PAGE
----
SPOILER WARNING: This article contains major spoilers for Tom King and Mitch Gerads’ “Batman” #15, on sale now.
Many readers doubted that Catwoman truly killed 237 people, a mass-murder she was imprisoned for in “Batman” #9, but in the following issues and through the “I am Suicide” arc, Selina Kyle confessed to the crime over and over again. In “Batman” #15 by Tom King and Mitch Gerads, the truth finally comes out, as Selina lets slip a small clue during the Cat and the Bat’s final romantic evening together before she’s locked away in prison for good.
As it turns out, Selina is taking responsibility for the actions of a childhood friend from the orphanage where she grew up, one who took revenge on the terrorists who set that orphanage ablaze: Holly Robinson.
Who is Holly Robinson?
Holly Robinson first appeared in Frank Miller and David Mazzucchelli’s “Batman: Year One,” where she stabs a disguised Bruce Wayne in the leg after he tries to save her from an assault. This moment is revisited as Batman and Catwoman reminisce about their first meeting — Selina insists this is their first encounter, while Bruce cites the Golden Age first meeting of Catwoman and Batman on a boat, when she tried to steal jewels while dressed as an old woman. (Gerads illustrates these reveries in period-appropriate styles, adding yet another level of enjoyment to the issue’s already strong storytelling.)
Writer Ed Brubaker discarded much of what came after for Holly — a marriage, her death — when he brought her back for his “Catwoman” run, eventually having her take over the title role after Selina became a mother. Much like Azbats (Fans’ nickname for Azreal when he took over the Batman mantle following “Knightfall”) before her, however, a more violent approach to being Catwoman, as well as being implicated in her mentor’s killing of Black Mask, ultimately doomed Holly’s costumed career.
“Batman” #15 seems to mark her first “Rebirth” appearance. For what it’s worth, the events of the Brubaker run likely do not fit into the compressed “Rebirth” timeline, but they point to a character who has been significant in Catwoman’s mythology and looks to be making a big return to prominence.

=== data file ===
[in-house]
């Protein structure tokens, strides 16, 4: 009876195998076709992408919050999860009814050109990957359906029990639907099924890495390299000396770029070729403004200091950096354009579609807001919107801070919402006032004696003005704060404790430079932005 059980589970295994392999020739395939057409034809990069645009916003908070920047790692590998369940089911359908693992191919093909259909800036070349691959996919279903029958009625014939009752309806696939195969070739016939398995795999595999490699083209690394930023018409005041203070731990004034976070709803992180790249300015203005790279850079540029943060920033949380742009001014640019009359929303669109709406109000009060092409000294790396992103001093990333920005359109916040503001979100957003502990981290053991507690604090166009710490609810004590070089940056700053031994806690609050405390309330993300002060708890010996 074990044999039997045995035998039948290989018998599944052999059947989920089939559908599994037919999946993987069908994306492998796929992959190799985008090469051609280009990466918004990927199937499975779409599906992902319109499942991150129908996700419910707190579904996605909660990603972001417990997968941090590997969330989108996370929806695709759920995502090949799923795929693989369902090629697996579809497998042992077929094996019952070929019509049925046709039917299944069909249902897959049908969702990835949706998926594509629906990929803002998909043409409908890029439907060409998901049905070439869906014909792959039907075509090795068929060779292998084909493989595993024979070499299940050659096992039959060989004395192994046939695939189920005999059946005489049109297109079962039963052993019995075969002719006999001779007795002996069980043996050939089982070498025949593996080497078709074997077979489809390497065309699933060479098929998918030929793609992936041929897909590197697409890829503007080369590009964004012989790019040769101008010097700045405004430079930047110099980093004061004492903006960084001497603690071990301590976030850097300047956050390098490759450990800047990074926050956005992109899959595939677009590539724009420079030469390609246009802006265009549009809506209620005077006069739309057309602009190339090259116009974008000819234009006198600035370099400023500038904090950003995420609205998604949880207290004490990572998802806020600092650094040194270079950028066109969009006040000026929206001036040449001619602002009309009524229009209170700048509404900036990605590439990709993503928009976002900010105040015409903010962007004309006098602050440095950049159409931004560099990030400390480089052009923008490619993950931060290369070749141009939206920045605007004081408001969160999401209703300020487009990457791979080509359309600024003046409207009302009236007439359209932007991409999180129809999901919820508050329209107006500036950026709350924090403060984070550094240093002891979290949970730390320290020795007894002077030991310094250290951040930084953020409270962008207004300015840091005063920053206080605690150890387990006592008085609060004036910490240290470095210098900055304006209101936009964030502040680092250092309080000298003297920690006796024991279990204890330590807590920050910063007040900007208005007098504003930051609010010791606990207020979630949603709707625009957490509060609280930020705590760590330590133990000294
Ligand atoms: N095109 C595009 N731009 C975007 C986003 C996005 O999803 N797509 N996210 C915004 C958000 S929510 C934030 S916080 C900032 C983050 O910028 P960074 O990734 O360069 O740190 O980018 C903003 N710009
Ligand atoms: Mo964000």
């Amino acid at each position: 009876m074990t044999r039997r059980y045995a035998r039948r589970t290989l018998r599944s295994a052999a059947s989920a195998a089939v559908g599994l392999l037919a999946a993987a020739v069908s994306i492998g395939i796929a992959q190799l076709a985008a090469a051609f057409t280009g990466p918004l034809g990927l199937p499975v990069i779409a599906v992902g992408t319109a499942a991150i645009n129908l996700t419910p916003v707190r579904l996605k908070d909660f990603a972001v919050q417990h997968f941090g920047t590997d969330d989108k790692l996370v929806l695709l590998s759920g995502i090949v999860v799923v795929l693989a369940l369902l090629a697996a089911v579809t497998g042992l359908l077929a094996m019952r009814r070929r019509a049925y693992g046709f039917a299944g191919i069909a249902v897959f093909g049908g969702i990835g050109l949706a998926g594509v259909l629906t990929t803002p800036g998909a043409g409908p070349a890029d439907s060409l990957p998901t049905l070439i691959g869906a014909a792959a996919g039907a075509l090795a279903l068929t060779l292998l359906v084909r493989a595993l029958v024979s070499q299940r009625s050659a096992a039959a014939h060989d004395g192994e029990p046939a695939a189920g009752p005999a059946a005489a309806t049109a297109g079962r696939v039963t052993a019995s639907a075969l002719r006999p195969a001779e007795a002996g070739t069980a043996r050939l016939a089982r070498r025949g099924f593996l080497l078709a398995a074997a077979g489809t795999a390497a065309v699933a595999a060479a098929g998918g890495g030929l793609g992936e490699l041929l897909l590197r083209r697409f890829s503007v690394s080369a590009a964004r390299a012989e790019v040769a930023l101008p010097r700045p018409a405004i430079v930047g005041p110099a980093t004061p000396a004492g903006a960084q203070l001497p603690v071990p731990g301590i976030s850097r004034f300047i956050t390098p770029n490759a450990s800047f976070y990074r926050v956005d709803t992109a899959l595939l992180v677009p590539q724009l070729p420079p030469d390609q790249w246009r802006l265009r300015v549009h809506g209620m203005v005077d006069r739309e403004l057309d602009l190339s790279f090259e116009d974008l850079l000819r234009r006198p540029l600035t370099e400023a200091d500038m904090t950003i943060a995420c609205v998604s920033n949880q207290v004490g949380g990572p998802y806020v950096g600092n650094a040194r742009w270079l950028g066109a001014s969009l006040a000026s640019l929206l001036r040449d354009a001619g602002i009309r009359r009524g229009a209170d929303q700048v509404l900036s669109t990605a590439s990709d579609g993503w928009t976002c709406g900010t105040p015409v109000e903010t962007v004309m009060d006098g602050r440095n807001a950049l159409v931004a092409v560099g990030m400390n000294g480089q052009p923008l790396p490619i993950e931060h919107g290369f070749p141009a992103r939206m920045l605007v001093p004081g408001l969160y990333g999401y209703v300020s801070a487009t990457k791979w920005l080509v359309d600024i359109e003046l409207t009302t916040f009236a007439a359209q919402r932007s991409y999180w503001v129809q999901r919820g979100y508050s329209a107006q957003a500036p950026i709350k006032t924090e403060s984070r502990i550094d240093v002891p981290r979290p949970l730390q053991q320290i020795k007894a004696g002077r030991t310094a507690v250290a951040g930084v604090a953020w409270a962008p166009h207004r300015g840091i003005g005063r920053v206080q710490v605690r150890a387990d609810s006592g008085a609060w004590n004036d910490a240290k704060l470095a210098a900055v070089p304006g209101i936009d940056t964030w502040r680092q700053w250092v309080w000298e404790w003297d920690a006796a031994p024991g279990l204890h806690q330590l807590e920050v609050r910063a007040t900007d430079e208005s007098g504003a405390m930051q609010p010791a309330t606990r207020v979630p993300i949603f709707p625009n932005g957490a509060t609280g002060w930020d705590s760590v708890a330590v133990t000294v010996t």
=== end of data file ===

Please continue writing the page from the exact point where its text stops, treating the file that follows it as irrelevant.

What we know for certain about this version of Holly is that she’s a skilled fighter, thanks to Selina training her while the two still lived at the orphanage. We also learn that she used these skills to hunt down and kill members of the terrorist sect responsible for burning the orphanage to the ground with 163 students, seven teachers and a janitor inside. She has been living under an assumed name for some time, while Selina has been renting apartments under her name to use as safe houses — the clue which, combined with Catwoman’s mention of a “Holly” in her early days, leads Batman to her door.
But Batman approaches Holly not as a suspect, but as someone who can help him find Selina, who has disappeared into the night rather than surrendering to imprisonment in Blackgate, as she had promised. Bruce makes a tearful plea for Holly to help him find Catwoman, assuring her that he knows she is innocent and confessing that “She’s the only one who … knows who I am. What I am. And she loves me anyway.”
So Holly does… this:
Catwoman saves the Dark Knight and returns him to the Batcave, laying out the whole scenario to Bruce as he lays unconscious. Holly, meanwhile, flees to Khandaq — a destination suggesting she may have more retribution to dole out.
While the mystery of Catwoman’s alleged crimes seems to be resolved, it looks as though this story will continue, though it’ll likely take a while to get into as the next arc involves Bane’s return to Gotham City with murder on his mind. What we do know is that Miller and Mazzuchelli’s seminal “Year One” appears to be DC Rebirth canon, and there’s a very dangerous, very unstable person who will demand Batman and Cawtoman’s attention… eventually.
“Batman” #15, by Tom King, Mitch Gerads and Clayton Cowles, is in stores now.